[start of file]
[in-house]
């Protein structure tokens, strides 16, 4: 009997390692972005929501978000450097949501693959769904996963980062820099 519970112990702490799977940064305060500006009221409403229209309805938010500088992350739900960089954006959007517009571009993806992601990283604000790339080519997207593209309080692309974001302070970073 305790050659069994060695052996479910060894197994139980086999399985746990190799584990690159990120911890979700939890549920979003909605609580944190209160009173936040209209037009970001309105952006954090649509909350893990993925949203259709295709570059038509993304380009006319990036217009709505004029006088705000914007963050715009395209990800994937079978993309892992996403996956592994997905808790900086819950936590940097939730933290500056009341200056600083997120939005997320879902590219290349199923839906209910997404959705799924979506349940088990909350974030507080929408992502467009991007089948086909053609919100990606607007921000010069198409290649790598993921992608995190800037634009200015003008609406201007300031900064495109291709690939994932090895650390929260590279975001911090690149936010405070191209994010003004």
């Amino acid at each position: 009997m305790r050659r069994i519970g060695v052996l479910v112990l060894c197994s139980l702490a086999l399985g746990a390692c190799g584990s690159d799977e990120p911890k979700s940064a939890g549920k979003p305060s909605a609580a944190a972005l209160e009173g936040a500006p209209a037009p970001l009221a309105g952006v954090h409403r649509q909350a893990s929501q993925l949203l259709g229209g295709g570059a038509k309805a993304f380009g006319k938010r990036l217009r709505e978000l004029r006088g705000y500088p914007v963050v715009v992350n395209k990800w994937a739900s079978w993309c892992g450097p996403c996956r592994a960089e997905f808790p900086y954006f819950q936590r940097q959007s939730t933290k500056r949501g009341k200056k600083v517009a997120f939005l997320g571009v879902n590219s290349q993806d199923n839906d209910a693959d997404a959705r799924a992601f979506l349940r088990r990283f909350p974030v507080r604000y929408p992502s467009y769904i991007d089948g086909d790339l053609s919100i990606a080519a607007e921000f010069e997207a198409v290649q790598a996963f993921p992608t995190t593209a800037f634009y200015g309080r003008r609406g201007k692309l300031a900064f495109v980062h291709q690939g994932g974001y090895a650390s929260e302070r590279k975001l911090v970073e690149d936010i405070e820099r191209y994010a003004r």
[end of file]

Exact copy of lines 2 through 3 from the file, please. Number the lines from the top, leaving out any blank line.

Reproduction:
């Protein structure tokens, strides 16, 4: 009997390692972005929501978000450097949501693959769904996963980062820099 519970112990702490799977940064305060500006009221409403229209309805938010500088992350739900960089954006959007517009571009993806992601990283604000790339080519997207593209309080692309974001302070970073 305790050659069994060695052996479910060894197994139980086999399985746990190799584990690159990120911890979700939890549920979003909605609580944190209160009173936040209209037009970001309105952006954090649509909350893990993925949203259709295709570059038509993304380009006319990036217009709505004029006088705000914007963050715009395209990800994937079978993309892992996403996956592994997905808790900086819950936590940097939730933290500056009341200056600083997120939005997320879902590219290349199923839906209910997404959705799924979506349940088990909350974030507080929408992502467009991007089948086909053609919100990606607007921000010069198409290649790598993921992608995190800037634009200015003008609406201007300031900064495109291709690939994932090895650390929260590279975001911090690149936010405070191209994010003004």
């Amino acid at each position: 009997m305790r050659r069994i519970g060695v052996l479910v112990l060894c197994s139980l702490a086999l399985g746990a390692c190799g584990s690159d799977e990120p911890k979700s940064a939890g549920k979003p305060s909605a609580a944190a972005l209160e009173g936040a500006p209209a037009p970001l009221a309105g952006v954090h409403r649509q909350a893990s929501q993925l949203l259709g229209g295709g570059a038509k309805a993304f380009g006319k938010r990036l217009r709505e978000l004029r006088g705000y500088p914007v963050v715009v992350n395209k990800w994937a739900s079978w993309c892992g450097p996403c996956r592994a960089e997905f808790p900086y954006f819950q936590r940097q959007s939730t933290k500056r949501g009341k200056k600083v517009a997120f939005l997320g571009v879902n590219s290349q993806d199923n839906d209910a693959d997404a959705r799924a992601f979506l349940r088990r990283f909350p974030v507080r604000y929408p992502s467009y769904i991007d089948g086909d790339l053609s919100i990606a080519a607007e921000f010069e997207a198409v290649q790598a996963f993921p992608t995190t593209a800037f634009y200015g309080r003008r609406g201007k692309l300031a900064f495109v980062h291709q690939g994932g974001y090895a650390s929260e302070r590279k975001l911090v970073e690149d936010i405070e820099r191209y994010a003004r």